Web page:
Today's suggestion for making people admire your mind involves understanding the odd squiggle sometimes referred to as a "flying comma"; actually, it's the often-mysterious little mark, the apostrophe (uh-POS-tro-fee). The supposed complexities of this punctuation item loom heavily over anyone who may have misplaced the rules. For those who know them, its use is as simple as a Monarch settling on a marigold. This time we'll takes swipes at the mark as it pokes itself into contractions (words that drop letters to sound more informal and to be quicker to say, for example "don't" rather than "do not").

To use an apostrophe in a contraction, you only need one general rule: the mark is placed to show where a letter is missing, the one that was dropped. The apostrophe stands for the invisible letter (or letters). That is, the squiggle doesn't just splatter down anywhere in the word at random.

Here are some examples:

do not -- don't
should not -- shouldn't
had not -- hadn't
I have -- I've
we have -- we've
he had -- he'd
here is -- here's

Here's one that causes confusion: you all -- y'all (See how ya'll is illogical?)

Remember to put the apostrophe where the letters are missing.

And here's one that's an outright trap: it is -- it's

Maybe that seems simple enough, but because "it's" means "it is," this arrangement can't be used in front of a noun. For instance, think about what this sentence means:

The puppy shoved it's alligator under the rug.

Does "The puppy shoved it is alligator" make sense? Not at all, but slapping "it's" into any old sentence happens continually, everywhere. So what's the solution? You need the possessive pronoun "its"&emdash;no apostrophe, not ever, not even after the "s." The corrected sentence should read:

The puppy shoved its alligator under the rug.

This last point is one to master; it can make you look incredibly smart or hopelessly non-smart depending on how well you learn it. Go for lookin' smart!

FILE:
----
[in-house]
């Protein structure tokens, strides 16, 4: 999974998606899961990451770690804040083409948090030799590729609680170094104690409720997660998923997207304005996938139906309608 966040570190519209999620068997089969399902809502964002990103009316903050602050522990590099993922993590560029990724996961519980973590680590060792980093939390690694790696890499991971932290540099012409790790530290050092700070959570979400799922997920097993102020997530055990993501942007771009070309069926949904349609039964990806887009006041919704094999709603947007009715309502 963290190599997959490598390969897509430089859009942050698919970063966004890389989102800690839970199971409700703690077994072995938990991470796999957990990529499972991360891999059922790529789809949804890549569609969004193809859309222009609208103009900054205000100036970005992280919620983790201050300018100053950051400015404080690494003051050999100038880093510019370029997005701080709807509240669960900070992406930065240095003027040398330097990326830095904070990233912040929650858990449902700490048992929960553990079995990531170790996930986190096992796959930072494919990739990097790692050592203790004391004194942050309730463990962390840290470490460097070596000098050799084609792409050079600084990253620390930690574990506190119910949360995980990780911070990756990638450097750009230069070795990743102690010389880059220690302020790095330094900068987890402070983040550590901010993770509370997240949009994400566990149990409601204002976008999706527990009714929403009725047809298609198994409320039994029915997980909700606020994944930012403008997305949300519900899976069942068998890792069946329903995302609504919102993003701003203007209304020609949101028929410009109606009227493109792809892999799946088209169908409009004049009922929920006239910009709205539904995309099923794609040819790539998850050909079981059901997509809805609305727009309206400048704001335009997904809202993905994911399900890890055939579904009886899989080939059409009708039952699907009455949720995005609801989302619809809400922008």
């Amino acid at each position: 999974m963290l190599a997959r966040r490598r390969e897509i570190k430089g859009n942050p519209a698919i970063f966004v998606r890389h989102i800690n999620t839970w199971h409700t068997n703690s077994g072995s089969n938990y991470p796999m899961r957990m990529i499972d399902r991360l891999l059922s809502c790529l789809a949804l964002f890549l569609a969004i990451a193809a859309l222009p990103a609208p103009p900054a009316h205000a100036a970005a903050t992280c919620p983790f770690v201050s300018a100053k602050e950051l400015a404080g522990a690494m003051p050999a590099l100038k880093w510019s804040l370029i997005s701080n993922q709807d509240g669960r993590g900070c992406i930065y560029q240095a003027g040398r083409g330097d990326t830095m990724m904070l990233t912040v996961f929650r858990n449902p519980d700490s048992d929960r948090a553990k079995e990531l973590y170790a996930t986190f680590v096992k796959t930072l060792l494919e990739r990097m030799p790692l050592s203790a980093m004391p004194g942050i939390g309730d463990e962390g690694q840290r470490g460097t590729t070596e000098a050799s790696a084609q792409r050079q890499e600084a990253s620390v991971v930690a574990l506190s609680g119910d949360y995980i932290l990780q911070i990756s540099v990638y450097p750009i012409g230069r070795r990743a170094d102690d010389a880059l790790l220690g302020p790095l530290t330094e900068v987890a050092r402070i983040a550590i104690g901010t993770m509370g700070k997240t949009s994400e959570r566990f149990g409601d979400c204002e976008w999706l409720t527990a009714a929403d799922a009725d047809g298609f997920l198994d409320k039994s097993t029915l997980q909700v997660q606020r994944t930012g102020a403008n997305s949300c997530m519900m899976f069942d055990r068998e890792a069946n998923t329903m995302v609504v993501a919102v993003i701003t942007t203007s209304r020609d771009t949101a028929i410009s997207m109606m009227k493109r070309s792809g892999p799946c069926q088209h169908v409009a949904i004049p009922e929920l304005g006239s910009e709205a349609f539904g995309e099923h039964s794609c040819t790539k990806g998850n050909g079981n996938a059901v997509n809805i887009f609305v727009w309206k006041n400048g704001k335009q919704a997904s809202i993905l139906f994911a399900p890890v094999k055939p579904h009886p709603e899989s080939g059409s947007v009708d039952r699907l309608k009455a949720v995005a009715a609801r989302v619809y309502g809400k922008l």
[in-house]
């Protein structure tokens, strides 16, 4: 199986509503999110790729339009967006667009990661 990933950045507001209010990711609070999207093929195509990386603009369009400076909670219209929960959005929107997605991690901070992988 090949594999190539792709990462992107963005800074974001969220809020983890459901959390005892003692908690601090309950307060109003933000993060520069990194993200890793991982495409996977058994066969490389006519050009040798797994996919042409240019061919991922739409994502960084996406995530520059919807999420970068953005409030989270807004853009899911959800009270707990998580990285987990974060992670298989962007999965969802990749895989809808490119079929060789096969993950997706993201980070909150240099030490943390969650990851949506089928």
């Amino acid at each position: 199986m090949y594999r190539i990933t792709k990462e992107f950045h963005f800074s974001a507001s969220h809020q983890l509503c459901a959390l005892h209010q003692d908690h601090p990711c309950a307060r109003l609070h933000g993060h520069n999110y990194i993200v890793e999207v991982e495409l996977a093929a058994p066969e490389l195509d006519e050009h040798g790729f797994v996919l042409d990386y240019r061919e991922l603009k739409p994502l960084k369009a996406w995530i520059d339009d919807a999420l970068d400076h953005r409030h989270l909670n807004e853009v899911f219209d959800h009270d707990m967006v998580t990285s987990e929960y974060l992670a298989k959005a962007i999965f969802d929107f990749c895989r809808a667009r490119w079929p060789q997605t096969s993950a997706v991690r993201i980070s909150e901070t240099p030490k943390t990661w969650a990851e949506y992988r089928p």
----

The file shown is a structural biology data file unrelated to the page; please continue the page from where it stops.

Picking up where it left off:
Self-test

Here are a few sentences to secretly test how successfully you've inserted this factoid. Answers and encouragement appear at www.KathyAlba.com (When you get there, click on "Factoidinsertionemia").

1. Change "cannot" (notice that it's one word&emdash;not "can not") to a contraction: Honeysuckle cannot grow in tar.

2. Change "how is" to a contraction: How is it going?

3. Is this correct or not? That turtle set it's shell in the sugar bowl.

4. What are the missing letters in this sentence: 's up?

5. Should this sentence have an apostrophe: His heads underwater.

6. Or should this one: That names tricky to pronounce.

7. Comment on two items here: Its a shame that bean plant has never seen it's shadow.

8. And in this: Its lucky the persimmon kept it's seeds inside.

 

Factoid Answers

1. Honeysuckle can't grow in tar.

2. How's it going?

3. That turtle set its shell in the sugar bowl. (Note: it's = "it is shell")

4. What's up?

5. His head's (head is) underwater.

6. That name's (name is) tricky to pronounce.

7. It's (it is) a shame that bean plant has never seen its (not "it is") shadow.

8. It's (it is) lucky the persimmon kept its (not "it is") seeds inside.

 


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Kathy Alba, Ph.D. is author of Speaking and Writing Well: Empowering Yourself with "Proper" English, Your Dynamite Guide to Conquering the World.